But Stonewall, the last Olympiad really was the final straw. Two draws from four games was more than my fragile heart could bear. The final match against Lubomir Ftachnik told me once and for all that you were not to be trusted. My captain, my friends and even strangers I’d never met before have been telling me for months you’re nothing but trouble, but it took until this game for the facade of your charm to finally give way to my own realisation. Even afterwards, you had the nerve to claim that we still had an equal endgame, that it wasn’t your fault my position immediately fell into cruel passivity at the hands of a seasoned expert. Yes, Stonewall, I know now just why he seemed so at ease in handling your structure. A little bird told me that you and him had flirted in no less than twenty games, that you’d given him all of your secrets, ignorant or more likely unaffected by the hurt it would cause me. I never stood a chance.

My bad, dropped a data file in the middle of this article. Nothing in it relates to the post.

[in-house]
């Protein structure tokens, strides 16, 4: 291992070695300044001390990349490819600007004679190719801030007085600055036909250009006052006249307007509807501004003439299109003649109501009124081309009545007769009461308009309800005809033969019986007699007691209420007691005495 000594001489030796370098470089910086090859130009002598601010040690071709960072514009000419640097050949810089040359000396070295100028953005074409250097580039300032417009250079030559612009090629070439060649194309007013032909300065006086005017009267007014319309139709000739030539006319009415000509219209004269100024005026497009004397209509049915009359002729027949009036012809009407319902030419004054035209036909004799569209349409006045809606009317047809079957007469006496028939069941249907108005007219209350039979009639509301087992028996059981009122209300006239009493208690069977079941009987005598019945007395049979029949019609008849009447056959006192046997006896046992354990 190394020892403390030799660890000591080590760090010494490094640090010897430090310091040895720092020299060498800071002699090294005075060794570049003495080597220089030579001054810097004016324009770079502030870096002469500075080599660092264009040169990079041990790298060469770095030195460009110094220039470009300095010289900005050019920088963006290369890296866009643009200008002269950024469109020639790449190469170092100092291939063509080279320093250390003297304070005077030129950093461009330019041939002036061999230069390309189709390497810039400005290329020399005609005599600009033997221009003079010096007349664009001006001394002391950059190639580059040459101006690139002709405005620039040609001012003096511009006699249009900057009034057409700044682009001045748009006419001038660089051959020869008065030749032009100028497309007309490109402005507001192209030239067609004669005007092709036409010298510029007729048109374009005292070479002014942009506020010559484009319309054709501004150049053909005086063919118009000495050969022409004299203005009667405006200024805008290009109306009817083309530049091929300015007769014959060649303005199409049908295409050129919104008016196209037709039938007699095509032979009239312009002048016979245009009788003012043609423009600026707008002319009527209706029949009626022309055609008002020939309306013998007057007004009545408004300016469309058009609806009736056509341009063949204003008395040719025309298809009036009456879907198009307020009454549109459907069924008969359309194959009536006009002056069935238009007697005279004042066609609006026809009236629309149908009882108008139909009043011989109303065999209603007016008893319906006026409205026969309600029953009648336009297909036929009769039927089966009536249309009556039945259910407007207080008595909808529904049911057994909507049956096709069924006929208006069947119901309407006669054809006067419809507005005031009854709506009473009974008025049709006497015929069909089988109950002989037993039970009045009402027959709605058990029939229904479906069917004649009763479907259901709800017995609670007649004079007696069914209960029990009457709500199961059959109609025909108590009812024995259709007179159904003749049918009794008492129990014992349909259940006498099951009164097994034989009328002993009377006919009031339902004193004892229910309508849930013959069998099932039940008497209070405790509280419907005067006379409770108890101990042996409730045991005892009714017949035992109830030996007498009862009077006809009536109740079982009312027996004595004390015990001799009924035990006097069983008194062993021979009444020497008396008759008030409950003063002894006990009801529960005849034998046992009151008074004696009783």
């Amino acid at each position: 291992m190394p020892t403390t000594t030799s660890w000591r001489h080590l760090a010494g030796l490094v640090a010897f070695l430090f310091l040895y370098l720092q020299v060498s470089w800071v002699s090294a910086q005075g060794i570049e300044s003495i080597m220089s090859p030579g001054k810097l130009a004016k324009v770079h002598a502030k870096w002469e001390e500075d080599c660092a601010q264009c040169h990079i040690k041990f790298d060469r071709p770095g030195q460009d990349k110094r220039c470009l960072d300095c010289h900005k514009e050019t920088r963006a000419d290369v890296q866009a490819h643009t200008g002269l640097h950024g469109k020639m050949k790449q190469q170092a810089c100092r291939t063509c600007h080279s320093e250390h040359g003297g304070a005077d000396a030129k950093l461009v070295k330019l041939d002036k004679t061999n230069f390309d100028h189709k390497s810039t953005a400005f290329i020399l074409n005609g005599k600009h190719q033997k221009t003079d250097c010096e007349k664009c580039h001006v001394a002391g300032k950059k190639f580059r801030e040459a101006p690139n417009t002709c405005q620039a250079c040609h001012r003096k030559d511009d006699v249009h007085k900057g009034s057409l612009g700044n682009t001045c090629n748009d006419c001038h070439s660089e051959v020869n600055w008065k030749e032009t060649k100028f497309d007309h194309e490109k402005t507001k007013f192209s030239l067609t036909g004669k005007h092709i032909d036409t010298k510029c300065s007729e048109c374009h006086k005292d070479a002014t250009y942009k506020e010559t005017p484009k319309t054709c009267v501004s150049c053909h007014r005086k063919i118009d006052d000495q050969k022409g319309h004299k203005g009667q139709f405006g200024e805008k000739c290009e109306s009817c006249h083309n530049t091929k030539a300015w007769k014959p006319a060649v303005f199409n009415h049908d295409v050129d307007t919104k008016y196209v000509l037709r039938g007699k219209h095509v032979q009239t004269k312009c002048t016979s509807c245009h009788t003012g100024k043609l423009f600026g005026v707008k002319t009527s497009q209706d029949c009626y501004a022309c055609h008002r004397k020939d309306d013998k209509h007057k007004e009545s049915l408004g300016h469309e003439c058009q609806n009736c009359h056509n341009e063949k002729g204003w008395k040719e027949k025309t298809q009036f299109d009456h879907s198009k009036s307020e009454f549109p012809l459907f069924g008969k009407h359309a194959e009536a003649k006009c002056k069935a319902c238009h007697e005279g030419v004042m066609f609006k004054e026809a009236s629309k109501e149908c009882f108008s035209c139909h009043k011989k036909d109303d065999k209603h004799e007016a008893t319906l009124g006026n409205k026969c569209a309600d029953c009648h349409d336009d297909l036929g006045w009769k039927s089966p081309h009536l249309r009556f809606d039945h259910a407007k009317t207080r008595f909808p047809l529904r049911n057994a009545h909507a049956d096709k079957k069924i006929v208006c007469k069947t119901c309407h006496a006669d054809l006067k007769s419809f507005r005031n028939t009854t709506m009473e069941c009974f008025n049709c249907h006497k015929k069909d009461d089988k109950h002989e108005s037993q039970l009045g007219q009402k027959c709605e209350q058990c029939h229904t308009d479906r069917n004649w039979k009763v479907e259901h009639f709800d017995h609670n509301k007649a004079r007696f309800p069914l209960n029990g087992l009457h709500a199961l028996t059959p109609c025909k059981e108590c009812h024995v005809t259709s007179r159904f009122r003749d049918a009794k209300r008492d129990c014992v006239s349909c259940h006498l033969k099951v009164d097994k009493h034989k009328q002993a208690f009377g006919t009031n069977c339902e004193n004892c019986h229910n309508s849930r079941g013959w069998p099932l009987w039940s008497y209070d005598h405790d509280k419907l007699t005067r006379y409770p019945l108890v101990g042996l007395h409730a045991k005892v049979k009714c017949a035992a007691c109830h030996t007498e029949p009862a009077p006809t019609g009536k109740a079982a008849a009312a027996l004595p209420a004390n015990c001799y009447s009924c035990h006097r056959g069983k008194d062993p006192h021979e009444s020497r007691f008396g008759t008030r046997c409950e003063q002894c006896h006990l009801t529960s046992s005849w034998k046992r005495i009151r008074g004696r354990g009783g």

Oh Stonewall, you do have a way with the Grandmasters, don’t you? I don’t know how many others there were, and, now that we are finally over, I don’t care. I’ve moved on, at least emotionally. There isn’t anyone else, in case you were wondering – at least not yet. You’ve left a gaping hole in my repertoire, and it needs time to mend before I can think about you replacing me with someone else. But I know in myself that I’m a good guy who deserves a decent opening, one that treats me right, sees me through the rough patches, cares for me, and doesn’t leave me high and dry when I’m most in need. Already I’ve had a call from the Grunfeld, asking me out for a few blitz games at our local cafe. I had to decline – I’m not quite ready for that level of theory – but perhaps, some day, I’ll consider giving a kingside fianchetto another go. And the f-pawn will definitely be kept very much at home.